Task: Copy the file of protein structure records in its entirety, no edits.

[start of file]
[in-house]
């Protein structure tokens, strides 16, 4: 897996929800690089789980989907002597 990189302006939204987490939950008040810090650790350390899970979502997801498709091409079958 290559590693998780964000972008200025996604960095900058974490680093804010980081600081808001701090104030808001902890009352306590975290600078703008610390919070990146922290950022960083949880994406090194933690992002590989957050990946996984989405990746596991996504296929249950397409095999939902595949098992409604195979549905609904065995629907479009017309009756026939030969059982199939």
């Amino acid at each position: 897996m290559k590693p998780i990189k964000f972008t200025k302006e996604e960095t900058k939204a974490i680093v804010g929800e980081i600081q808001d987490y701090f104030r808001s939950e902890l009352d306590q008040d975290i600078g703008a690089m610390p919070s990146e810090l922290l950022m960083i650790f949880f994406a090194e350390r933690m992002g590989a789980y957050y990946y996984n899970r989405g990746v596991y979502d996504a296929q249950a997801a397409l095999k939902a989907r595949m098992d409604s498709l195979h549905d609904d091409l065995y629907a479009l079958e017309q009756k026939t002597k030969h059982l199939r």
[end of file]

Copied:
[in-house]
């Protein structure tokens, strides 16, 4: 897996929800690089789980989907002597 990189302006939204987490939950008040810090650790350390899970979502997801498709091409079958 290559590693998780964000972008200025996604960095900058974490680093804010980081600081808001701090104030808001902890009352306590975290600078703008610390919070990146922290950022960083949880994406090194933690992002590989957050990946996984989405990746596991996504296929249950397409095999939902595949098992409604195979549905609904065995629907479009017309009756026939030969059982199939």
């Amino acid at each position: 897996m290559k590693p998780i990189k964000f972008t200025k302006e996604e960095t900058k939204a974490i680093v804010g929800e980081i600081q808001d987490y701090f104030r808001s939950e902890l009352d306590q008040d975290i600078g703008a690089m610390p919070s990146e810090l922290l950022m960083i650790f949880f994406a090194e350390r933690m992002g590989a789980y957050y990946y996984n899970r989405g990746v596991y979502d996504a296929q249950a997801a397409l095999k939902a989907r595949m098992d409604s498709l195979h549905d609904d091409l065995y629907a479009l079958e017309q009756k026939t002597k030969h059982l199939r």